private void button1_Click(object sender, EventArgs e) { string connectionString = "Data Source=.\SQLSERVER2014;Initial Catalog=DebugTest;" + "Integrated Security=true"; int paramValue = 5; using (SqlConnection connection = new SqlConnection(connectionString)) { SqlCommand command = new SqlCommand("dbo.DoStuff", connection); command.CommandType = CommandType.StoredProcedure; command.Parameters.AddWithValue("@InputParameter", paramValue); SqlParameter outputParameter = new SqlParameter("@OutputParameter", SqlDbType.Int); outputParameter.Direction = ParameterDirection.Output; command.Parameters.Add(outputParameter); try { connection.Open(); SqlDataReader reader = command.ExecuteReader(); while (reader.Read()) { Console.WriteLine("t{0}t{1}", reader[0], reader[1]); } reader.Close(); } catch (Exception ex) { Console.WriteLine(ex.Message); } Console.ReadLine(); } }

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private void button1_Click(object sender, EventArgs e)

{

string connectionString =

"Data Source=.\SQLSERVER2014;Initial Catalog=DebugTest;"

+ "Integrated Security=true";

int paramValue = 5;

using (SqlConnection connection =

new SqlConnection(connectionString))

{

SqlCommand command = new SqlCommand("dbo.DoStuff", connection);

command.CommandType = CommandType.StoredProcedure;

command.Parameters.AddWithValue("@InputParameter", paramValue);

SqlParameter outputParameter = new SqlParameter("@OutputParameter", SqlDbType.Int);

outputParameter.Direction = ParameterDirection.Output;

command.Parameters.Add(outputParameter);

try

{

connection.Open();

SqlDataReader reader = command.ExecuteReader();

while (reader.Read())

{

Console.WriteLine("t{0}t{1}",

reader[0], reader[1]);

}

reader.Close();

}

catch (Exception ex)

{

Console.WriteLine(ex.Message);

}

Console.ReadLine();

}

}

This piece of code declares a connection string and a local variable (“paramValue”), which is set to 5. It then declares a stored procedure command along with its parameter collection. Finally, it declares a data reader, executes the stored procedure and outputs the contents of the data reader. You, should, of course, modify the connection string to match your environment. Make sure that your project builds and runs successfully.

You can add breakpoints to your C# code and debug your application, but at this point you still can’t step into the stored procedure. In order to be able to do that, you need to enable SQL Server debugging. Yes, there is a checkbox for that, and it’s not enabled by default. Go to the project properties window, then to the “Debug” section, and check the “Enable SQL Server debugging” checkbox at the bottom of the screen.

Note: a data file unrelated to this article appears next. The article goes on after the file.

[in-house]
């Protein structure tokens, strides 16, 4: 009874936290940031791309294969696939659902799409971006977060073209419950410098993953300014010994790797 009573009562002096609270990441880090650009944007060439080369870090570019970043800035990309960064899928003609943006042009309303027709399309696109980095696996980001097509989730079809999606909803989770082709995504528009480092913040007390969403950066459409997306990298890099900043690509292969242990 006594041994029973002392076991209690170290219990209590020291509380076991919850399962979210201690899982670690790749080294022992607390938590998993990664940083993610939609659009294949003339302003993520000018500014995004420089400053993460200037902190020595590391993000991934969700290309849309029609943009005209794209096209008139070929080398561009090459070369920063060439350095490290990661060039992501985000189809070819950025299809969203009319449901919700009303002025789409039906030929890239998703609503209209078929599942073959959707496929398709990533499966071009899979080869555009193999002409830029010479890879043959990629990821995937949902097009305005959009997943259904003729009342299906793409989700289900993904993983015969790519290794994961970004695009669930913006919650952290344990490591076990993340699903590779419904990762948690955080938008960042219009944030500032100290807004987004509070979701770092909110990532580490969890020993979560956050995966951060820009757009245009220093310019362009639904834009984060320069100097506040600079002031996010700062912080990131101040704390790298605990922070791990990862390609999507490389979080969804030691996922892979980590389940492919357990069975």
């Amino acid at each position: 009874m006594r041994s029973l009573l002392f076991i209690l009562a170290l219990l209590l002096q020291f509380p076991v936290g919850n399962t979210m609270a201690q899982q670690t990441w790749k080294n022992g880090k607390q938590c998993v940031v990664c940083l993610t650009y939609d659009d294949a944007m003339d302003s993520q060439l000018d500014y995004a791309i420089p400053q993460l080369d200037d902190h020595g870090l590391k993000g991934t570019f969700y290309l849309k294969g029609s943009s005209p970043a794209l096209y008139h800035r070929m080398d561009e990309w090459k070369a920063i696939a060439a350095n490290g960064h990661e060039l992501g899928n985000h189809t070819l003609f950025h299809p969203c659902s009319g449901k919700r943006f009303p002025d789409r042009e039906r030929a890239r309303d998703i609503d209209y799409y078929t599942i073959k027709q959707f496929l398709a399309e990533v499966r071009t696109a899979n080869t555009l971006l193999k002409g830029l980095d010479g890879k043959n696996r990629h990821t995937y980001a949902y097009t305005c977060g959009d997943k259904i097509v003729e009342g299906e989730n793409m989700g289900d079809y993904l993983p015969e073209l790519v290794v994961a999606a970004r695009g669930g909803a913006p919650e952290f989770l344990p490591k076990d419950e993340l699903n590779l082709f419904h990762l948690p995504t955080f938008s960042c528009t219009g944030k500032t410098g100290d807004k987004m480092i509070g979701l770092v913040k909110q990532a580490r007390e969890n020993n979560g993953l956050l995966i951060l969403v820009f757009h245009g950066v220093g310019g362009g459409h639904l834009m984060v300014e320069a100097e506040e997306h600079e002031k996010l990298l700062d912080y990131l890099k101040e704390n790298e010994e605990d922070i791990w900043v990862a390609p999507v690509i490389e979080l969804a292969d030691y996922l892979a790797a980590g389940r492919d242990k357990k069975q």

Now, in order to step into the stored procedure, you first need to add a breakpoint somewhere in the code before the call for the stored procedure. For example, set a breakpoint on the following line of code:

Transact-SQL

SqlDataReader reader = command.ExecuteReader();

1

SqlDataReader reader = command.ExecuteReader();

This breakpoint will allow you to catch the execution before the stored procedure call, so that you can step into the stored procedure. But if you try to step into the stored procedure, it will actually step over the stored procedure and won’t even open the window with the stored procedure code.

You need to also add a breakpoint somewhere inside the stored procedure. Find the stored procedure in the SQL Server Object Explorer or in the Server Explorer and open it. Then set a breakpoint on some line of code – for example: the SELECT statement.

Now you can finally step into the stored procedure and watch its execution step by step. You can use the Locals and Watch windows to watch the values of parameters, variables and objects within your application code as well your stored procedure code. For example, you can watch how the input parameter is passed from the application to the stored procedure, how the output parameter gets its value inside the stored procedure, and how the output parameter is passed back to the application.

When you get to the last line of code in the stored procedure and step into the next line (in the application), execution continues to the end of the application code. In order to be able to step out of the stored procedure and continue to step through the C# code, you should add another breakpoint somewhere after the execution of the stored procedure.

Finally, there are some limitations to debugging stored procedures that you should be aware of:

  1. You can’t edit your stored procedure code and continue to run while debugging.

  2. You can’t change the order of statement execution.

  3. The output of PRINT statements is not displayed in the Output window.

Happy debugging!

#sqlserver #debugging #development #visualstudio #storedprocedures